Possession of Property Obtained by Crime is a commonly laid offence that relates to property rights. In many cases when an individual is arrested for shoplifting the police will lay this charge in addition to theft. It is also commonly laid in conjunction with fraud charges. The Criminal Code of Canada defines the offence in section 354(1):
This is a very serious offence which requires that the accused was aware that the property was obtained directly or indirectly from the commission of an indictable offence. If an accused person has absolutely no knowledge that an item is stolen, they cannot be guilty of purchasing or possessing that item.
Acting aloof and playing dumb may not necessary save you from a conviction with these charges. A crown attorney may also be able to establish your guilt by virtue of the fact that you should have known that the item was stolen based on suspicious circumstances. In any case where you are charged with this or any criminal offence, call our office to setup an appointment. The first step is explaining the full story to Michael to allow him to assess any possible defence(s). Michael can be reached directly at 416-428-2760.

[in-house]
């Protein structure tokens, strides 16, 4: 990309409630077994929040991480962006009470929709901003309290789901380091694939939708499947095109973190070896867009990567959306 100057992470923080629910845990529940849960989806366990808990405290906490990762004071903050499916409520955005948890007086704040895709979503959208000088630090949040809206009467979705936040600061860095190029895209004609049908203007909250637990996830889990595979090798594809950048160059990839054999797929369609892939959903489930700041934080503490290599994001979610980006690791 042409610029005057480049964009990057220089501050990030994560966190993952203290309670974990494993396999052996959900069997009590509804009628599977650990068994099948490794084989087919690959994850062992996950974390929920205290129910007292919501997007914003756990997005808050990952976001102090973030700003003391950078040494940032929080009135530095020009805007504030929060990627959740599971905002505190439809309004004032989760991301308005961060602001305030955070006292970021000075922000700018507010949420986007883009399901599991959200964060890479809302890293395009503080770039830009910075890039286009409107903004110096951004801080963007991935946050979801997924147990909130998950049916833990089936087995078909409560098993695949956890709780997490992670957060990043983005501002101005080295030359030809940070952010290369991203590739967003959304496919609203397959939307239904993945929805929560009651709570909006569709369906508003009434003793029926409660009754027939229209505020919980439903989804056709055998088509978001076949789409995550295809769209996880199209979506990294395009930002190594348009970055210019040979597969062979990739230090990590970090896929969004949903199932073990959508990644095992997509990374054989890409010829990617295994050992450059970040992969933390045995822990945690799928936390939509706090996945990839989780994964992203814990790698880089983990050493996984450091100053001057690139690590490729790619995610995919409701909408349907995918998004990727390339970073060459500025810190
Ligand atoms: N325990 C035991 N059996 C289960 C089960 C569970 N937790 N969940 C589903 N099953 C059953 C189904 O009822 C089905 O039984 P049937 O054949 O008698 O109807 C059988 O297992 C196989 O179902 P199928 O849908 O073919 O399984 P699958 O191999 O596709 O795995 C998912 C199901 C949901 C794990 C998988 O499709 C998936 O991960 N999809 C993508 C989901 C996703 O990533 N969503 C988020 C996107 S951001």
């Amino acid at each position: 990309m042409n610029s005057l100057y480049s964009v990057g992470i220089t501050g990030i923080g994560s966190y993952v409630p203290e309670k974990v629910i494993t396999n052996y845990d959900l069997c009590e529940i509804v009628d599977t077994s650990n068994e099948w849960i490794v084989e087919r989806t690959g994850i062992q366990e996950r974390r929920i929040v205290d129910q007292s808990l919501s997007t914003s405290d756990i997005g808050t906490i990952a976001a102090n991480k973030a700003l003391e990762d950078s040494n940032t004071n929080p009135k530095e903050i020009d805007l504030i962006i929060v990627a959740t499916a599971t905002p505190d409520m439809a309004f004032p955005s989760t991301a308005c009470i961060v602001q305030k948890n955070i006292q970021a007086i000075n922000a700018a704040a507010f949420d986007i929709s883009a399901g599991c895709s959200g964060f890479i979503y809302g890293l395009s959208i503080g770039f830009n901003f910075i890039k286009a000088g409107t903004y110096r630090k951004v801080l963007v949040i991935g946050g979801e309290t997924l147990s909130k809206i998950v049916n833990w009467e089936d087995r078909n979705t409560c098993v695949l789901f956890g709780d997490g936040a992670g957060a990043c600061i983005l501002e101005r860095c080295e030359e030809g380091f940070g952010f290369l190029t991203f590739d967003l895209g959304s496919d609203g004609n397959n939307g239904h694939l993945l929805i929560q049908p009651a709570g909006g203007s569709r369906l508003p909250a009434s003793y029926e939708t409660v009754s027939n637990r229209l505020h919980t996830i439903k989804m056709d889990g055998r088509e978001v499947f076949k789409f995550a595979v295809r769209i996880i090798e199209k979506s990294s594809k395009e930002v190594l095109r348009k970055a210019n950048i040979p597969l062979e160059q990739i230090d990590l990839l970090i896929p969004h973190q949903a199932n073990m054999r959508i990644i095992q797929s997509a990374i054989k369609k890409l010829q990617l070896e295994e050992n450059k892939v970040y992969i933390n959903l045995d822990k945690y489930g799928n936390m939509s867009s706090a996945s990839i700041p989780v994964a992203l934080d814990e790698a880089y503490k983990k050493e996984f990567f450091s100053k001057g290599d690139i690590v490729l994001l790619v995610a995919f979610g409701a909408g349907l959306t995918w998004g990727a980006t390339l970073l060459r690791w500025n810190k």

The penalties for this offence vary depending on the value of the property involved. If the value of the property alleged exceeds $5,000, the offence is straight indictable and carries a maximum sentence of ten years in a penitentiary. If the value of the alleged property is under $5,000, it is a hybrid offence. This means the crown attorney can elect to proceed summarily or by indictment. If the crown elects to proceed by summary conviction (under $5,000) the maximum penalty is a $5,000 fine and/or 6 months in jail. If the crown proceeds by indictment (over $5,000) the maximum sentence is two years imprisonment.